By Marcia Caller Jaffe | email@example.com
Blue-eyed Meredith Rothman McCoyd, who attended nursery school at the Atlanta Jewish Community Center and Sunday school at Ahavath Achim Synagogue, found herself in Virginia in 2007 filing a multibillion-dollar lawsuit against her pharmaceutical company employer.
McCoyd as a child had been on a medication that she later sold as a pharmaceutical rep. The problem was that the epilepsy drug, Depakote, had not been approved by the Food and Drug Administration for use on Alzheimer’s and other dementia patients, for whom she was instructed to sell it.
Because she worked out of her home, she had reams of email messages proving the case.
The company settled McCoyd’s federal whistleblower lawsuit, consolidated with three other whistleblower cases, with a guilty plea in U.S. District Court in 2012.
Now a woman of 47 with a meaningful bank account, McCoyd chooses ways to give back to her DeKalb community.
“Ms. McCoyd has long been an advocate of psychiatric care in the public sector,” said Dr. Joseph Bona, the chief medical officer of the DeKalb Community Service Board. “She serves on the board of directors of the agency and has been a tireless proponent of quality service for all. Her passion and commitment to young people exceeds her financial generosity, and we are proud that she works with us. The citizens of DeKalb County owe her a debt of gratitude.”
She talked to the Atlanta Jewish Times in her first interview since the settlement.
Jaffe: Is it serendipitous that you were selling a drug that you actually took as a child?
McCoyd: It’s not. When I was 10 and suffering from epilepsy, I had been on some medications that were not working or had side effects. My parents took me to the best doctors, who put me on Depakote. The very next morning when I woke up, I was a new person and felt normal again. Thus I wanted to work with that specific drug when I grew up.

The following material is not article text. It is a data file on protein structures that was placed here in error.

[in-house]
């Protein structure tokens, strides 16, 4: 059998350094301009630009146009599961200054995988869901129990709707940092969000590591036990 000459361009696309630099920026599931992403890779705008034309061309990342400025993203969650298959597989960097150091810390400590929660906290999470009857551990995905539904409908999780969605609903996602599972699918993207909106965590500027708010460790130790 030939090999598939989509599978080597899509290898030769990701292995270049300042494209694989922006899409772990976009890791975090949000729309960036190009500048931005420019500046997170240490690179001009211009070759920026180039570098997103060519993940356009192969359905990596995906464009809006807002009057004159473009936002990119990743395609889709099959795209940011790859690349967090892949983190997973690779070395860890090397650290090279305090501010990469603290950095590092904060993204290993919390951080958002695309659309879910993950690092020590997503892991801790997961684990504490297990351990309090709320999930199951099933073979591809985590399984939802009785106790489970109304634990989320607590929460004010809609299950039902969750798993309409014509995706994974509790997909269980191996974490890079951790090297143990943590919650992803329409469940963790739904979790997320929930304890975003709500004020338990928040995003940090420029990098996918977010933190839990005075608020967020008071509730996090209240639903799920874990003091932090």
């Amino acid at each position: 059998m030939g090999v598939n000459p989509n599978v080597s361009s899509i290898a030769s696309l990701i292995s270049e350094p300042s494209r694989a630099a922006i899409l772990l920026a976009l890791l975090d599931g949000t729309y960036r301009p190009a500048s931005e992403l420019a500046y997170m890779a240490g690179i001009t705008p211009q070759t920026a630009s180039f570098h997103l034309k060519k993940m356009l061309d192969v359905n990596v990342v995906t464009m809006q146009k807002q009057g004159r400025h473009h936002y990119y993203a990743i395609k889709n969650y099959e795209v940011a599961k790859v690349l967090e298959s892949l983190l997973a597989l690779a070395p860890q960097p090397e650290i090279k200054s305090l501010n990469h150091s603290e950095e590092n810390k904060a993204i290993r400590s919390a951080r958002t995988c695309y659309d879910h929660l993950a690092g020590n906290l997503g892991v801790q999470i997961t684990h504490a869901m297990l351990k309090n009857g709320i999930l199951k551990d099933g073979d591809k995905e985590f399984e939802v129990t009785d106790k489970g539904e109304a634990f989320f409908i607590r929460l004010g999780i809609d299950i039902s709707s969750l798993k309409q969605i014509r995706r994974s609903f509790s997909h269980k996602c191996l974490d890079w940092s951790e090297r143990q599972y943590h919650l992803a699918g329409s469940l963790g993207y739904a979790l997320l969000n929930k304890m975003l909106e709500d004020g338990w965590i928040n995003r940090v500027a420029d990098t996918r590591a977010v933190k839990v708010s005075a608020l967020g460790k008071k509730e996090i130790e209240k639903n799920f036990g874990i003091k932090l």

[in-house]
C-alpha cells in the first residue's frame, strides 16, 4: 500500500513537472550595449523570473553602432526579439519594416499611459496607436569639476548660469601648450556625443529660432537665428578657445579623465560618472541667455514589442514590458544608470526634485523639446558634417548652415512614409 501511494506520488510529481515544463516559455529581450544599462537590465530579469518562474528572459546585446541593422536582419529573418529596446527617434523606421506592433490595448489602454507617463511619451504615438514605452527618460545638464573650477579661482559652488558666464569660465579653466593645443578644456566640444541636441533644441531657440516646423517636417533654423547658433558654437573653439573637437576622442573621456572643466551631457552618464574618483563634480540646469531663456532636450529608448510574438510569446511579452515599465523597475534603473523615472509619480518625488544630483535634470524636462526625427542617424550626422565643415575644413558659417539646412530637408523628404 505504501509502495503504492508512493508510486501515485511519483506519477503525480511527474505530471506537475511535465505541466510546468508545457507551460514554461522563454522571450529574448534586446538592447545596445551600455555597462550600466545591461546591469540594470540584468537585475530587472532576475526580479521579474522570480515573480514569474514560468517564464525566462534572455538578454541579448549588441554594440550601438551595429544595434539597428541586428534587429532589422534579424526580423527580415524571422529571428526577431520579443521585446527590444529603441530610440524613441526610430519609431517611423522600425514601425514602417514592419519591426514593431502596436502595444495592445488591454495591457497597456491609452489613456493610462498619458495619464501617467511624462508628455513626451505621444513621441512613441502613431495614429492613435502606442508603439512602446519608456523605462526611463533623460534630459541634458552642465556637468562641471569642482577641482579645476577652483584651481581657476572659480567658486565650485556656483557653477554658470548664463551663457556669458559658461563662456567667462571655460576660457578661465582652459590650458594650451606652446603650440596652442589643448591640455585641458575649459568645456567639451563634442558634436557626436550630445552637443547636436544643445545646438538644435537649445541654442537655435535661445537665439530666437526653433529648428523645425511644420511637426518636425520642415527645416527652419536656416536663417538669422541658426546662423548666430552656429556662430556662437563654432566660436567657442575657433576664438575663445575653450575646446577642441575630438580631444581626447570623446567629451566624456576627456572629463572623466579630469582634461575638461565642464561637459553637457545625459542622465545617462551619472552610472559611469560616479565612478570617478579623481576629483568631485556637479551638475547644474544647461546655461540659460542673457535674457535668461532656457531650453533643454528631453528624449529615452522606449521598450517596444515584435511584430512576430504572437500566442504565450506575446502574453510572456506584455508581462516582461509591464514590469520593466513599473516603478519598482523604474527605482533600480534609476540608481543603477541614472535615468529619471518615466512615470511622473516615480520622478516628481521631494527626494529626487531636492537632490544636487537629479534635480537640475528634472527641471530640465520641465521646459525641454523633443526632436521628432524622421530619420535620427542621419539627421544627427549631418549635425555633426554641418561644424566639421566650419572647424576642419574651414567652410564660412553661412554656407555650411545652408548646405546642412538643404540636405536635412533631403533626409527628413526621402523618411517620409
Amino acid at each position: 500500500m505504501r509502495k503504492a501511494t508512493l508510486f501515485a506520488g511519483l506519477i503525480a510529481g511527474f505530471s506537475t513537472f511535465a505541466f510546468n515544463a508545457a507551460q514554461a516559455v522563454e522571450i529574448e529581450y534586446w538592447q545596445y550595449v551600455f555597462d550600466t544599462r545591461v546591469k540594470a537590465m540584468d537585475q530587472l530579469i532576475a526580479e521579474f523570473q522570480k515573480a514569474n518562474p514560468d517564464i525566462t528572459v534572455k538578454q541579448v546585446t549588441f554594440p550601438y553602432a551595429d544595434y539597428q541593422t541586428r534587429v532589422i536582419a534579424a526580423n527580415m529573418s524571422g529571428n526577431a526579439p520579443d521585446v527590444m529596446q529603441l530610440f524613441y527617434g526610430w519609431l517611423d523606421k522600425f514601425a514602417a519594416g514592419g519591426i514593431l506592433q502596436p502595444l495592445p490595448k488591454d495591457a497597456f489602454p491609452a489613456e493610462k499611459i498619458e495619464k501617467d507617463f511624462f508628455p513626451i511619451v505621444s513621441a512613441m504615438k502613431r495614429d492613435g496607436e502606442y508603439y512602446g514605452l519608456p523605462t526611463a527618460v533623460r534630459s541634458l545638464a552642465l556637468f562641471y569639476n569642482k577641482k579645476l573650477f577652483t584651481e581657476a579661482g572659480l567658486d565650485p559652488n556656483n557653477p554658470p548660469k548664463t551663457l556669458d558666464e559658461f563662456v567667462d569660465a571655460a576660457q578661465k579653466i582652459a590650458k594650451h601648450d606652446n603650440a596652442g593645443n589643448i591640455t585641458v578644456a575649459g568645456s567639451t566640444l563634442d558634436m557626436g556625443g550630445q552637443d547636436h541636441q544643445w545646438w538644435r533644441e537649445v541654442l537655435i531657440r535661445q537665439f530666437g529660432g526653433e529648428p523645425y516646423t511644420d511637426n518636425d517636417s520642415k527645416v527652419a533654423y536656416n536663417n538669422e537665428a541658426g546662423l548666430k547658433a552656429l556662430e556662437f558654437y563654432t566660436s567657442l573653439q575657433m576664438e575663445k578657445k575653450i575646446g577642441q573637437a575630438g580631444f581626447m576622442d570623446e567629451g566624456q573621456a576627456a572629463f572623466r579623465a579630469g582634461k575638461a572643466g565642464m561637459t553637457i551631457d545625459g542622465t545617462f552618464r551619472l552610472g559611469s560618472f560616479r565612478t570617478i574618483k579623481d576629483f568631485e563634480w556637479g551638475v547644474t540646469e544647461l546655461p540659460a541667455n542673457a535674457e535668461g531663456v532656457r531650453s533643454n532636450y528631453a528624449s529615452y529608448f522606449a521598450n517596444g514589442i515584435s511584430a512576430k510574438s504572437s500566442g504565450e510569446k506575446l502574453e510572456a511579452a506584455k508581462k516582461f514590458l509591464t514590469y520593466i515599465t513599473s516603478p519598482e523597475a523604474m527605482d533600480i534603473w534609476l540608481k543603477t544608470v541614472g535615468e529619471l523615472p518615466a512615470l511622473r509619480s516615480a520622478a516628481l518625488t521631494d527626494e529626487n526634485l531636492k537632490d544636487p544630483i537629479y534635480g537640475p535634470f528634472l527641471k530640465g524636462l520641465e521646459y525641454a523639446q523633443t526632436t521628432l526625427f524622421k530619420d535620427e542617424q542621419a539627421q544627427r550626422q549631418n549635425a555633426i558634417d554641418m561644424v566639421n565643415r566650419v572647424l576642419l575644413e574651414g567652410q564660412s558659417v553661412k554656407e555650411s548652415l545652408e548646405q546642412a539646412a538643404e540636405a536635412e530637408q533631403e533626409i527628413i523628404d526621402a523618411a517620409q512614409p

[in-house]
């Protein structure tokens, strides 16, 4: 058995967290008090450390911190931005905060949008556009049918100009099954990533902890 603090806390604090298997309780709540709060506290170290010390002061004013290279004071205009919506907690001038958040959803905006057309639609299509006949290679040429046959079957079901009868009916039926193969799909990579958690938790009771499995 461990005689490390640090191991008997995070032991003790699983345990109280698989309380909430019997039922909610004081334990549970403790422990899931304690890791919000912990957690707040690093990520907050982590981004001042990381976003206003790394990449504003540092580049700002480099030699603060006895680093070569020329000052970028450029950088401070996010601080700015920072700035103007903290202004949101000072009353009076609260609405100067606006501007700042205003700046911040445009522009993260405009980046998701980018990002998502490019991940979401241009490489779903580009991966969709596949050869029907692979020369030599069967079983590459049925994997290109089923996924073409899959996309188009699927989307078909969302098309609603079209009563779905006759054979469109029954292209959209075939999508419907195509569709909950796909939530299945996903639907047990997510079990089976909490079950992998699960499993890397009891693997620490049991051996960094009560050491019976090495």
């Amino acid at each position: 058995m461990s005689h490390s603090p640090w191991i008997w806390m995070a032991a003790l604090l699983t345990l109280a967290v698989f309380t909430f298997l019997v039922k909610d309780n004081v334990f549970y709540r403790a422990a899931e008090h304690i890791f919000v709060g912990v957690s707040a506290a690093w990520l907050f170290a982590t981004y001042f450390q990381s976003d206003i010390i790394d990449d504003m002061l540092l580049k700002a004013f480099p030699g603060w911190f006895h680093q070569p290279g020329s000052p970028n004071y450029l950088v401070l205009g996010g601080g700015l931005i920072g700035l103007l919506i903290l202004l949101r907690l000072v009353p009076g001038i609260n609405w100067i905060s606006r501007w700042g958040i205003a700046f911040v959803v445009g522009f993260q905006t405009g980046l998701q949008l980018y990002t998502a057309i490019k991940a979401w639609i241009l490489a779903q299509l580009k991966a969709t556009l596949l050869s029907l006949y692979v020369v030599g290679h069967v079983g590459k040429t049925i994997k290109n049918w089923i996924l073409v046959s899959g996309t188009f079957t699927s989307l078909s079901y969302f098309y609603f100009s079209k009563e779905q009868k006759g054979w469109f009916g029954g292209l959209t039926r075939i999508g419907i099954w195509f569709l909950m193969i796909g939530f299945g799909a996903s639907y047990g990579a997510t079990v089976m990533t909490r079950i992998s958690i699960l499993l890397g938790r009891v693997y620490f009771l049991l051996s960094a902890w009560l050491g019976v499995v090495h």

Jaffe: So when you were selling it, what led to the suit?
McCoyd: We were marketing it to clinicians for agitation associated with dementia. That was not an FDA-approved use, and I knew it. Many reps were doing the same, but I was the first whistleblower to file, then three others. Hundreds were afraid and did not participate.
Jaffe: So how was it settled?
McCoyd: I had a very high-powered Jewish attorney, Reuben Guttman. In five years, the case was settled. It was published in The New York Times. Guttman called the facts leading to the case “a train wreck.”
Jaffe: Why would a drug company take such a chance?
McCoyd: It’s viewed as a cost of doing business. There is mega-money in pharmaceuticals; settling for a couple of billion here and there is de rigueur for them.
Jaffe: So you quit work and decided to do what with your life?
McCoyd: As a single mom, my No. 1 priority is my wonderful son, who is in the Decatur public school system. I want to seek out meaningful ways to elevate the lives of others — sounds trite, but make a real difference.
Jaffe: So how does one go about choosing?
McCoyd: As a teen I volunteered at DeKalb Community Services and witnessed the suffering firsthand, mainly among underinsured people with mental illness. Literally, my heart was bleeding for the developmentally delayed and those with substance abuse issues. There are so many devastating illnesses out there. I am glad that my mother convinced me to volunteer. Writing checks is important, but so is hands-on involvement.
Jaffe: At the risk of overexposure, it is relevant to mention some real numbers here. Is it correct that you gave the largest single gift of $500,000 to the Decatur Education Foundation, alongside $100,000 to the City Schools of Decatur and $20,000 to the DeKalb Community Service Board, when you began the initiative?
McCoyd: That’s about right. Plus, at the end of the year, I review what specific principals and teachers have accomplished and award that separately.
Jaffe: How do you arrive at a budget for giving?
McCoyd: I work backwards with my tax CPAs to determine a formula.
Jaffe: What advice would you give to others when they consider donating money?
McCoyd: Excellent question. I learned some of this the hard way. Here are some guidelines:
- For any donation $10,000-plus, require a steward who will communicate with you on progress along the way and specifics on how the money is distributed.
- Earmark monies for specific projects. For example, my DeKalb Community Service Board funds are set aside for a program (Prevention and Early Intervention Program, or PEIP) — a holistic approach to the identification and early intervention of “at-risk for psychosis” in young people — in order to improve the course of the illness by utilizing a social media platform. The City Schools of Decatur funds are earmarked to ensure that every child gets an iPad. The Decatur Education Foundation funds are set aside for the profoundly disabled.
Jaffe: What’s next? I sniff a book and movie deal.
McCoyd: Could be.
Jaffe: So what’s the lesson here?
McCoyd: I volunteered before I had money. Everyone can help. Happiness comes from being able to change people’s lives.